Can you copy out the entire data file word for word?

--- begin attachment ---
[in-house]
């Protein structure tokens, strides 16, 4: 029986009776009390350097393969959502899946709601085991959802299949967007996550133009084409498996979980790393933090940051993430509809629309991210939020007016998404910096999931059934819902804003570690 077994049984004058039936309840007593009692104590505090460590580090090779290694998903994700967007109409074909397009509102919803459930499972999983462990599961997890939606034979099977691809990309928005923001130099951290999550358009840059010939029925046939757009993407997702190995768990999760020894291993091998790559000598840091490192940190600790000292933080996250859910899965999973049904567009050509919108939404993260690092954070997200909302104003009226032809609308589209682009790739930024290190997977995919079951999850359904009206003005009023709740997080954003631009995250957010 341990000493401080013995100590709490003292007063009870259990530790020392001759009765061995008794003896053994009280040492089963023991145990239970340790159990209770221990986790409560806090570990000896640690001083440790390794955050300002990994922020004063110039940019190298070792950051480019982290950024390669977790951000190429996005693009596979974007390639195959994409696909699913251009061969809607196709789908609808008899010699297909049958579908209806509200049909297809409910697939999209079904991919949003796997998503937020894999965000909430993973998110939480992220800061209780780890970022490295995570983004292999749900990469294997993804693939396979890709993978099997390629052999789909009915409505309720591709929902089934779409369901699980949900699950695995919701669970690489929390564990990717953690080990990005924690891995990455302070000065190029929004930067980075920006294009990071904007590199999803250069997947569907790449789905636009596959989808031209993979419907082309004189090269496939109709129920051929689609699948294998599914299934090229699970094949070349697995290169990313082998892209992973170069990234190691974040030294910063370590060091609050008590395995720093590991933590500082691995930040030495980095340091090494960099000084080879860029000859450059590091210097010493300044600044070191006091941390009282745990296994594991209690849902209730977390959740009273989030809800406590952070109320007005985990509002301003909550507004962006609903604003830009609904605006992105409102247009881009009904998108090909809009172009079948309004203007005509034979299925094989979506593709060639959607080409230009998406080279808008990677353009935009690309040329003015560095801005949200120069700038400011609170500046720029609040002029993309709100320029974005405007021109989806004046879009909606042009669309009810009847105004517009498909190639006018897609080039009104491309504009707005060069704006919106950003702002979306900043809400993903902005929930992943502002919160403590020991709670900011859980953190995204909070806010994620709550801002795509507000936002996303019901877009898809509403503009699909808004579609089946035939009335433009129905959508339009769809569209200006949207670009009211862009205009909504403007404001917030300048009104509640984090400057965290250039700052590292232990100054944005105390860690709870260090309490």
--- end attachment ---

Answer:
[in-house]
């Protein structure tokens, strides 16, 4: 029986009776009390350097393969959502899946709601085991959802299949967007996550133009084409498996979980790393933090940051993430509809629309991210939020007016998404910096999931059934819902804003570690 077994049984004058039936309840007593009692104590505090460590580090090779290694998903994700967007109409074909397009509102919803459930499972999983462990599961997890939606034979099977691809990309928005923001130099951290999550358009840059010939029925046939757009993407997702190995768990999760020894291993091998790559000598840091490192940190600790000292933080996250859910899965999973049904567009050509919108939404993260690092954070997200909302104003009226032809609308589209682009790739930024290190997977995919079951999850359904009206003005009023709740997080954003631009995250957010 341990000493401080013995100590709490003292007063009870259990530790020392001759009765061995008794003896053994009280040492089963023991145990239970340790159990209770221990986790409560806090570990000896640690001083440790390794955050300002990994922020004063110039940019190298070792950051480019982290950024390669977790951000190429996005693009596979974007390639195959994409696909699913251009061969809607196709789908609808008899010699297909049958579908209806509200049909297809409910697939999209079904991919949003796997998503937020894999965000909430993973998110939480992220800061209780780890970022490295995570983004292999749900990469294997993804693939396979890709993978099997390629052999789909009915409505309720591709929902089934779409369901699980949900699950695995919701669970690489929390564990990717953690080990990005924690891995990455302070000065190029929004930067980075920006294009990071904007590199999803250069997947569907790449789905636009596959989808031209993979419907082309004189090269496939109709129920051929689609699948294998599914299934090229699970094949070349697995290169990313082998892209992973170069990234190691974040030294910063370590060091609050008590395995720093590991933590500082691995930040030495980095340091090494960099000084080879860029000859450059590091210097010493300044600044070191006091941390009282745990296994594991209690849902209730977390959740009273989030809800406590952070109320007005985990509002301003909550507004962006609903604003830009609904605006992105409102247009881009009904998108090909809009172009079948309004203007005509034979299925094989979506593709060639959607080409230009998406080279808008990677353009935009690309040329003015560095801005949200120069700038400011609170500046720029609040002029993309709100320029974005405007021109989806004046879009909606042009669309009810009847105004517009498909190639006018897609080039009104491309504009707005060069704006919106950003702002979306900043809400993903902005929930992943502002919160403590020991709670900011859980953190995204909070806010994620709550801002795509507000936002996303019901877009898809509403503009699909808004579609089946035939009335433009129905959508339009769809569209200006949207670009009211862009205009909504403007404001917030300048009104509640984090400057965290250039700052590292232990100054944005105390860690709870260090309490």